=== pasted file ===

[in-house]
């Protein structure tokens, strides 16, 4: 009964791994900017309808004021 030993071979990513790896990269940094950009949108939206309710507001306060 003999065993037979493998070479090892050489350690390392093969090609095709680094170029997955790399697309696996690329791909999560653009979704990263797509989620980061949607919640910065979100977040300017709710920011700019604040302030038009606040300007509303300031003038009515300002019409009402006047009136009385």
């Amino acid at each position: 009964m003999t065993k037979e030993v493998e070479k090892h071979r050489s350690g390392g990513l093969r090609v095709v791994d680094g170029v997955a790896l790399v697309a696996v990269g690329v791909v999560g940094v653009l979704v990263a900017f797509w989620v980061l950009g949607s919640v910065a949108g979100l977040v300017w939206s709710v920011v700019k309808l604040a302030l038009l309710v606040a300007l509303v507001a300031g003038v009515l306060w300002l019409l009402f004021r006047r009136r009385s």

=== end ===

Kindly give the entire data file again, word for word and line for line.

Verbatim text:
[in-house]
């Protein structure tokens, strides 16, 4: 009964791994900017309808004021 030993071979990513790896990269940094950009949108939206309710507001306060 003999065993037979493998070479090892050489350690390392093969090609095709680094170029997955790399697309696996690329791909999560653009979704990263797509989620980061949607919640910065979100977040300017709710920011700019604040302030038009606040300007509303300031003038009515300002019409009402006047009136009385």
């Amino acid at each position: 009964m003999t065993k037979e030993v493998e070479k090892h071979r050489s350690g390392g990513l093969r090609v095709v791994d680094g170029v997955a790896l790399v697309a696996v990269g690329v791909v999560g940094v653009l979704v990263a900017f797509w989620v980061l950009g949607s919640v910065a949108g979100l977040v300017w939206s709710v920011v700019k309808l604040a302030l038009l309710v606040a300007l509303v507001a300031g003038v009515l306060w300002l019409l009402f004021r006047r009136r009385s």